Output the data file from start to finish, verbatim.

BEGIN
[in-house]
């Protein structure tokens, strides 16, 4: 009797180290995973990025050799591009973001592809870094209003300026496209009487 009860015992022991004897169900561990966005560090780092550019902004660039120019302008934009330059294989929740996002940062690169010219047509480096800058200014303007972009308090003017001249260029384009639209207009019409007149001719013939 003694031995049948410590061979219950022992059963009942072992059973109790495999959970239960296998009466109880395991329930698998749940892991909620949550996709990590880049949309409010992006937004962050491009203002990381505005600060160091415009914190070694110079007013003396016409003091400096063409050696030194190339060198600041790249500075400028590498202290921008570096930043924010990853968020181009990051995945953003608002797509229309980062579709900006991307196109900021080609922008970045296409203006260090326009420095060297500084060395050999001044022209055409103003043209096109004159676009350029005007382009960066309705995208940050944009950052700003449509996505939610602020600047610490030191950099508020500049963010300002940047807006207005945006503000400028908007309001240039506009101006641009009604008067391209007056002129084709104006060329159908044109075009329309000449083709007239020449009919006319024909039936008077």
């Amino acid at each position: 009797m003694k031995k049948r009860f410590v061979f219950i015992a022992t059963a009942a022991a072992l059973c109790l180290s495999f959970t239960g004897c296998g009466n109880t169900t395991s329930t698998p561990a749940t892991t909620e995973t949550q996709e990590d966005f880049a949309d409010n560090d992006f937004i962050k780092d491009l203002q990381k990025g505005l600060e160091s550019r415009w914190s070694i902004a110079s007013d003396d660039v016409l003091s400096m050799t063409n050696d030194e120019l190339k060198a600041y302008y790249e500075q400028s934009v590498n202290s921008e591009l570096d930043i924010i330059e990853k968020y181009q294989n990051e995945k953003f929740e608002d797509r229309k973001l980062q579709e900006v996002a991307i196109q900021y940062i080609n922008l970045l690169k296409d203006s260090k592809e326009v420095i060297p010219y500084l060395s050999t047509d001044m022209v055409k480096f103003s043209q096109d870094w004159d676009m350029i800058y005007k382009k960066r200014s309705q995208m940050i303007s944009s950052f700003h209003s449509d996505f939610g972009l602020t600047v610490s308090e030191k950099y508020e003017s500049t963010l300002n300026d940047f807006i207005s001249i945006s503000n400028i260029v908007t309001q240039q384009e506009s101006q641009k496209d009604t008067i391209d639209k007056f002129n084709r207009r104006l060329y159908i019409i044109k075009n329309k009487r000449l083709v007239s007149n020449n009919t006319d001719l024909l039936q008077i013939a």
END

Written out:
[in-house]
């Protein structure tokens, strides 16, 4: 009797180290995973990025050799591009973001592809870094209003300026496209009487 009860015992022991004897169900561990966005560090780092550019902004660039120019302008934009330059294989929740996002940062690169010219047509480096800058200014303007972009308090003017001249260029384009639209207009019409007149001719013939 003694031995049948410590061979219950022992059963009942072992059973109790495999959970239960296998009466109880395991329930698998749940892991909620949550996709990590880049949309409010992006937004962050491009203002990381505005600060160091415009914190070694110079007013003396016409003091400096063409050696030194190339060198600041790249500075400028590498202290921008570096930043924010990853968020181009990051995945953003608002797509229309980062579709900006991307196109900021080609922008970045296409203006260090326009420095060297500084060395050999001044022209055409103003043209096109004159676009350029005007382009960066309705995208940050944009950052700003449509996505939610602020600047610490030191950099508020500049963010300002940047807006207005945006503000400028908007309001240039506009101006641009009604008067391209007056002129084709104006060329159908044109075009329309000449083709007239020449009919006319024909039936008077």
């Amino acid at each position: 009797m003694k031995k049948r009860f410590v061979f219950i015992a022992t059963a009942a022991a072992l059973c109790l180290s495999f959970t239960g004897c296998g009466n109880t169900t395991s329930t698998p561990a749940t892991t909620e995973t949550q996709e990590d966005f880049a949309d409010n560090d992006f937004i962050k780092d491009l203002q990381k990025g505005l600060e160091s550019r415009w914190s070694i902004a110079s007013d003396d660039v016409l003091s400096m050799t063409n050696d030194e120019l190339k060198a600041y302008y790249e500075q400028s934009v590498n202290s921008e591009l570096d930043i924010i330059e990853k968020y181009q294989n990051e995945k953003f929740e608002d797509r229309k973001l980062q579709e900006v996002a991307i196109q900021y940062i080609n922008l970045l690169k296409d203006s260090k592809e326009v420095i060297p010219y500084l060395s050999t047509d001044m022209v055409k480096f103003s043209q096109d870094w004159d676009m350029i800058y005007k382009k960066r200014s309705q995208m940050i303007s944009s950052f700003h209003s449509d996505f939610g972009l602020t600047v610490s308090e030191k950099y508020e003017s500049t963010l300002n300026d940047f807006i207005s001249i945006s503000n400028i260029v908007t309001q240039q384009e506009s101006q641009k496209d009604t008067i391209d639209k007056f002129n084709r207009r104006l060329y159908i019409i044109k075009n329309k009487r000449l083709v007239s007149n020449n009919t006319d001719l024909l039936q008077i013939a």